Why "No change Friday"?

Why can't we change things on a Friday?

Why "No change Friday"?

I blame this post entirely on my long time coding partner, as some time ago he blew away my long held belief that you shouldn't make changes at work on a Friday.  This age old wisdom urges those of us in IT not to change something that could go wrong right before the weekend.  Friday is POETS [1] day, so don't make a rod for your own back!  That's changing now though, as hopefully I'll unpack in this post.

Traditional wisdom

Traditional thinking was that if something goes wrong when you make a change on a Friday that you're stuck fixing it.  Given people generally don't want to be working late on a Friday, or worse over the weekend, the advice is not to make a change on a Friday.  I'll be honest, the bit about breaking something and being responsible for fixing it hasn't changed.

Unfortunately, that thinking traps you in the belief that something probably will go wrong because it's a Friday.  There's no logic behind that when you think about it.  Perhaps this is a hold over from the days where computers (and technology in general) were less reliable: things have moved on.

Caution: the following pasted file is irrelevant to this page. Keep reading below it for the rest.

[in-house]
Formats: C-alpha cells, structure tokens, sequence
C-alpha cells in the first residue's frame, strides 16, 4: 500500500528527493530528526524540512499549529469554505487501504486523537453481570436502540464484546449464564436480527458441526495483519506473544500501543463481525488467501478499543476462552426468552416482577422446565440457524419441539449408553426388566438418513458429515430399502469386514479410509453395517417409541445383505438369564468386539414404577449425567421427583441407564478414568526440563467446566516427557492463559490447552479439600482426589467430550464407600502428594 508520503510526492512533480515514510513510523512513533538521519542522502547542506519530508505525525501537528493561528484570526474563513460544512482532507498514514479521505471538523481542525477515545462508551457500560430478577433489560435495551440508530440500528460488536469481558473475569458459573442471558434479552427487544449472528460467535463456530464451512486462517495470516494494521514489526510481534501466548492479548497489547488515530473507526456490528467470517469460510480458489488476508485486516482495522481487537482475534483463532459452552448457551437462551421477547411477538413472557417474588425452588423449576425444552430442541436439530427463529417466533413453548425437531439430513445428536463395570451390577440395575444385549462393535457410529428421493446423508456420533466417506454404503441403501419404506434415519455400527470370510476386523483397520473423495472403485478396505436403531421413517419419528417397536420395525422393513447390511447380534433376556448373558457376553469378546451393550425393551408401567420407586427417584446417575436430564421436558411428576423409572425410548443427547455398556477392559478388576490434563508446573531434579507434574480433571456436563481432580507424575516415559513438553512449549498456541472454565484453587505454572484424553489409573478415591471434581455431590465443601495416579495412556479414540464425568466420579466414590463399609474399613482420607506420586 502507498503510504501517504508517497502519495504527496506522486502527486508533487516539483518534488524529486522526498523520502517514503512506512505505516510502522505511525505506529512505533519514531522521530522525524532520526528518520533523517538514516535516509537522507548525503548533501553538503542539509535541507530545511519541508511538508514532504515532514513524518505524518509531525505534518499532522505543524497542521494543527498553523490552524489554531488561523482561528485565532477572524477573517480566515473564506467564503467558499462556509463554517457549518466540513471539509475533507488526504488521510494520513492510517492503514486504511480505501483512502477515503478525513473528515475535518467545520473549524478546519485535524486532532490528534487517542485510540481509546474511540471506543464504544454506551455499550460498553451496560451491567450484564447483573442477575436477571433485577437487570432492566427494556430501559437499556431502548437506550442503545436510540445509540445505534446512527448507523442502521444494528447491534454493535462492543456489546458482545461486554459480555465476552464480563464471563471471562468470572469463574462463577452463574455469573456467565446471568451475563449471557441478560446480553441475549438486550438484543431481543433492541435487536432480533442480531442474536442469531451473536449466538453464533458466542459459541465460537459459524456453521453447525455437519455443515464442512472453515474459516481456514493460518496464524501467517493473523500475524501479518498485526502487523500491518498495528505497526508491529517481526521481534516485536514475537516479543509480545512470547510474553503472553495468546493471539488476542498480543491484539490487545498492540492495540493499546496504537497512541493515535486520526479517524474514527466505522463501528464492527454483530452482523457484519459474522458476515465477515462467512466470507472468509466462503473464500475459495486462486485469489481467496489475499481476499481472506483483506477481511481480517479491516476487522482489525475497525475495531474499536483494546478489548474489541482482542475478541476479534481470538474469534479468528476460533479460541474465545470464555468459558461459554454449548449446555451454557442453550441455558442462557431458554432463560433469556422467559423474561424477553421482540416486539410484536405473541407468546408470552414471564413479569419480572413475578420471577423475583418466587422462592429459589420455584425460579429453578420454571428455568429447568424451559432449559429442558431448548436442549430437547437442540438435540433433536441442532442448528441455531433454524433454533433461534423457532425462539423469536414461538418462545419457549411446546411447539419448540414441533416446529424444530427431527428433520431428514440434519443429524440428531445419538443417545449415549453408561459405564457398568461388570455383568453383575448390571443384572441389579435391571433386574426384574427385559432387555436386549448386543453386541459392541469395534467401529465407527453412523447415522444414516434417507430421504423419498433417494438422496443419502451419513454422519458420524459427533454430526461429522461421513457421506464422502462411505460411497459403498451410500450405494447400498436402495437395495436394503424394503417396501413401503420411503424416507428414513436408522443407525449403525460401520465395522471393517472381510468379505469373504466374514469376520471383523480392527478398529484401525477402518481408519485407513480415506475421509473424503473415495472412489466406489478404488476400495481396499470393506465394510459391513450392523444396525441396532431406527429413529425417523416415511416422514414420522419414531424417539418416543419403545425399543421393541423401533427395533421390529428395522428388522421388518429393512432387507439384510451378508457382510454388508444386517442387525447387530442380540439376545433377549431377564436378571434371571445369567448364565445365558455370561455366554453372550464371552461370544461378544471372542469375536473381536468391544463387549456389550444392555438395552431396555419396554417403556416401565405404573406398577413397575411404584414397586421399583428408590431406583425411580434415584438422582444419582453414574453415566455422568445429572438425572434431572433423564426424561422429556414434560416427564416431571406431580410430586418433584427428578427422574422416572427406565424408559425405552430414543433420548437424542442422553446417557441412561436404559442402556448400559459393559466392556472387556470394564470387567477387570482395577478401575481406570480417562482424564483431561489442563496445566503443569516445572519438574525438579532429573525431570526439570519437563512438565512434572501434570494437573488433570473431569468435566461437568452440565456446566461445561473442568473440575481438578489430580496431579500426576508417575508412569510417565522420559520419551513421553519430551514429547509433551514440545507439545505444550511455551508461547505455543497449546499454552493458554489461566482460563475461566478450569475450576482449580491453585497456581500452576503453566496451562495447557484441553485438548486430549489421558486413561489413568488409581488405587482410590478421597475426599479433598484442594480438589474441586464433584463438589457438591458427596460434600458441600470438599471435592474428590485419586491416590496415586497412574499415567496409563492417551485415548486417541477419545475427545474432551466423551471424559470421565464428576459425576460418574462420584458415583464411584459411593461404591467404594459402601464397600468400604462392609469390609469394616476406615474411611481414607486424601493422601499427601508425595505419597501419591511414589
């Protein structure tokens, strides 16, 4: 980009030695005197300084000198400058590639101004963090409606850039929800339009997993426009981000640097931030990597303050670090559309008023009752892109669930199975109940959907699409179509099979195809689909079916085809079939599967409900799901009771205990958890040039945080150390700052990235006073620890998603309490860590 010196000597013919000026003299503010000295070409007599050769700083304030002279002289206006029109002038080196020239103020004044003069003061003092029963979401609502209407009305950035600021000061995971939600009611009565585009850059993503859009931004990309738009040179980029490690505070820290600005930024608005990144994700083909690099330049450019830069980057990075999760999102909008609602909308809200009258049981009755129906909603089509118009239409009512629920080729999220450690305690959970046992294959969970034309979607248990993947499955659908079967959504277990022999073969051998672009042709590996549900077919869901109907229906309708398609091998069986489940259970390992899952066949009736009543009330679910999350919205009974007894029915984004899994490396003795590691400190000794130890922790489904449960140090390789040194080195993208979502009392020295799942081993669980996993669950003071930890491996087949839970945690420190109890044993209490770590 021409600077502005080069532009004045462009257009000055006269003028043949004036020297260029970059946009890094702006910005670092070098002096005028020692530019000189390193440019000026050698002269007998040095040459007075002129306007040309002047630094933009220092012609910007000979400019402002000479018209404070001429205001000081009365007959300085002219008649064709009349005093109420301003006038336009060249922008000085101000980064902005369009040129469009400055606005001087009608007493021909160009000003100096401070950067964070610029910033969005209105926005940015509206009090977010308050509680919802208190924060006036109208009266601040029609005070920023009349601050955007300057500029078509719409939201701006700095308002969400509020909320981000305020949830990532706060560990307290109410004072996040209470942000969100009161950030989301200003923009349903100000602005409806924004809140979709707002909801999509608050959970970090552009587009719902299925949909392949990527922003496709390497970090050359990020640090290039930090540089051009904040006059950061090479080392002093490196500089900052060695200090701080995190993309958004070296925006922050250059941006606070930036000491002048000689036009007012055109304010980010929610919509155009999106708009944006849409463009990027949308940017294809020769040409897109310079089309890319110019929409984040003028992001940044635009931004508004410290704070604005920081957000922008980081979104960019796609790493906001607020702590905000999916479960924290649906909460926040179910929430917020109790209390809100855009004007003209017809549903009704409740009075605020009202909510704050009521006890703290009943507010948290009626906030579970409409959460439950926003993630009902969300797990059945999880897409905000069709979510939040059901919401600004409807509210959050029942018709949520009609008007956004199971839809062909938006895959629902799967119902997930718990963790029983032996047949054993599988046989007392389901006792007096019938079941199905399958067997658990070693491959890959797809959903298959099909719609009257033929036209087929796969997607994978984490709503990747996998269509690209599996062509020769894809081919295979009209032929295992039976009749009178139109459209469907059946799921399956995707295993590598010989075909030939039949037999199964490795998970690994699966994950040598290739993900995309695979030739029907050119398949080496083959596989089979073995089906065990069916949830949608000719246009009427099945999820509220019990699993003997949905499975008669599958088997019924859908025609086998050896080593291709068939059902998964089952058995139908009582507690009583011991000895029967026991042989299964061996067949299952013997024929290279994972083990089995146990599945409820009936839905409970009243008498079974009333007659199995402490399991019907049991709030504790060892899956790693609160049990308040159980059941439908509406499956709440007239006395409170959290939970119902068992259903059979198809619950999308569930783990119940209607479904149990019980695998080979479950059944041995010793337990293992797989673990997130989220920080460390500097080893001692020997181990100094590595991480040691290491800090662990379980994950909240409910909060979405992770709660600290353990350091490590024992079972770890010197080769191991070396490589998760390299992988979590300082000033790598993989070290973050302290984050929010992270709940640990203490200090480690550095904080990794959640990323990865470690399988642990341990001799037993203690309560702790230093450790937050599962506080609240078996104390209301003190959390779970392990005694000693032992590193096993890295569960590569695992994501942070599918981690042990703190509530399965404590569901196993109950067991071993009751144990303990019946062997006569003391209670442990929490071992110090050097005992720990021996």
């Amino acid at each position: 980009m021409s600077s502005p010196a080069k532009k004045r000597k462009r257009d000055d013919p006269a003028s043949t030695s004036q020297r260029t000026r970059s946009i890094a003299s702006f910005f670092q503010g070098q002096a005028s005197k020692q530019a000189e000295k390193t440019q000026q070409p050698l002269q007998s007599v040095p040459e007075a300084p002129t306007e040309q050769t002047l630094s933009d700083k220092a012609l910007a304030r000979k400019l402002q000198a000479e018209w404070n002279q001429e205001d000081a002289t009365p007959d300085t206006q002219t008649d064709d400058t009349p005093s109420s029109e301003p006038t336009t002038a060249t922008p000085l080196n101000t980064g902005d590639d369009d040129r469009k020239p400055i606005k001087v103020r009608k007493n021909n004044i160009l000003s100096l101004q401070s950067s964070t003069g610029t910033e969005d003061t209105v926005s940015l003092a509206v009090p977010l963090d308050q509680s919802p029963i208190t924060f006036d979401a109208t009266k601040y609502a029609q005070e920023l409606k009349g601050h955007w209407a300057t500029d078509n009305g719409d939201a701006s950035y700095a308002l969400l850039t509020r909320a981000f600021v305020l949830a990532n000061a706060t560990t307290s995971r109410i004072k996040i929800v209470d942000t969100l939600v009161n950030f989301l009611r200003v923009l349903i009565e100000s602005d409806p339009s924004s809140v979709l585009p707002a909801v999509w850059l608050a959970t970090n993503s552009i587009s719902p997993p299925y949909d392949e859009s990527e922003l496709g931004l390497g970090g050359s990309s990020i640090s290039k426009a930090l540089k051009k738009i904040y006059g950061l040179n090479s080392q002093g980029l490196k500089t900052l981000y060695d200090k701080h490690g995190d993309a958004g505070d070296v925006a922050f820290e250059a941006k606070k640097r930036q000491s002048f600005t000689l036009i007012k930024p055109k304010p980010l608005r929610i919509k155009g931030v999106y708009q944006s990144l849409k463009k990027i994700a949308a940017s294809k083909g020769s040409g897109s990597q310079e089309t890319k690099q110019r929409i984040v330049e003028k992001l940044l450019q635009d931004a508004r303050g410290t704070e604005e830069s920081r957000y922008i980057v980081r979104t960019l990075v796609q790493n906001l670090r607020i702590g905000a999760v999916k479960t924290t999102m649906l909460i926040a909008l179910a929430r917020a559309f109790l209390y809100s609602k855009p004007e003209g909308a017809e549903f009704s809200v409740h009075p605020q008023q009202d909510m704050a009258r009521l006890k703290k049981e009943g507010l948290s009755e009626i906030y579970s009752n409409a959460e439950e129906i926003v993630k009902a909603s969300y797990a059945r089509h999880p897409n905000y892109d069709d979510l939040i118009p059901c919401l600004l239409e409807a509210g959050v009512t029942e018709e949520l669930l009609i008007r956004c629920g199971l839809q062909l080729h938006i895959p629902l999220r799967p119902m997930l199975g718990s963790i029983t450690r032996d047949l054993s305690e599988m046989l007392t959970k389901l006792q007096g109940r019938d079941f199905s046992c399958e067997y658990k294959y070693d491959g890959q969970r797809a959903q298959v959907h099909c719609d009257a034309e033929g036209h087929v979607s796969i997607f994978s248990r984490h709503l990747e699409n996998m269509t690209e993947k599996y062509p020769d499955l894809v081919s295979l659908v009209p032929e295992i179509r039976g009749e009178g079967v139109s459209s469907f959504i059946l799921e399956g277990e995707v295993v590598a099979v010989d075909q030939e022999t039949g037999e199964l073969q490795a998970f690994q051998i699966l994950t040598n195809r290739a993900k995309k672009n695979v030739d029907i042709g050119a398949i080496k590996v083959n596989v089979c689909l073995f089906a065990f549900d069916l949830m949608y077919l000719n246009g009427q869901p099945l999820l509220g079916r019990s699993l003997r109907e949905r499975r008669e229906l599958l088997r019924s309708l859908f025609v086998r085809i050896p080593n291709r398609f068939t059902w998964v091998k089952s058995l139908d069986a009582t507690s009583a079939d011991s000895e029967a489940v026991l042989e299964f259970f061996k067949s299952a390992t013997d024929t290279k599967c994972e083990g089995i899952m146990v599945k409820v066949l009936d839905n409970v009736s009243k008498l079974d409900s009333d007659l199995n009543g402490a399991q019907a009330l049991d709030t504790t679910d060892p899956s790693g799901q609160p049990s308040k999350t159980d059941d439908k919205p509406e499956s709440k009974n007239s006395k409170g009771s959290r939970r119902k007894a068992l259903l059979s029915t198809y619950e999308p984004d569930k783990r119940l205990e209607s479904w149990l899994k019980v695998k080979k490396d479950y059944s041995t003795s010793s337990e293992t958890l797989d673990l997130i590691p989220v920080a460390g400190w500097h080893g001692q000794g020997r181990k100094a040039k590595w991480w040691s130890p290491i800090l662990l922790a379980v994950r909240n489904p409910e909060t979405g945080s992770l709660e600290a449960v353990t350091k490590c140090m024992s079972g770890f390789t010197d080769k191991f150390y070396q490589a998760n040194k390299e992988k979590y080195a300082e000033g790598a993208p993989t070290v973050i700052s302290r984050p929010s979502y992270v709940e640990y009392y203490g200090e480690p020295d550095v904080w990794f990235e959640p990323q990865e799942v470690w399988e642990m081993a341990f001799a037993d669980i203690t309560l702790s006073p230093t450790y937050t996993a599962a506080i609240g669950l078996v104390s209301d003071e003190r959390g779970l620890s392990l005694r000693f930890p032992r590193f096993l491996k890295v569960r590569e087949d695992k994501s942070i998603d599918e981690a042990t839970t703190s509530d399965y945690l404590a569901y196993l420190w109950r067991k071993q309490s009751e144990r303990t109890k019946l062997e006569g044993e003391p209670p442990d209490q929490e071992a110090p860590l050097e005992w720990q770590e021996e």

New thinking

As time has gone on, so has the thinking around deploying changes, and I suspect this was largely driven by rapid software development practices.  New thinking says "make your change when you're ready" and "making lots of little changes is fine".  In software development, you could almost deploy changes all the time thanks to continuous integration / continuous development (CI/CD) practices.  When you consider rapid development and automated software testing, every day becomes a good day (or every day becomes a Friday, depending on how confident you're feeling).

We can apply similar thinking to other types of change too, even when there's no CI/CD pipeline involved.  There's still a need for careful consideration, but we don't need to be frozen just because it's Friday.

Planning changes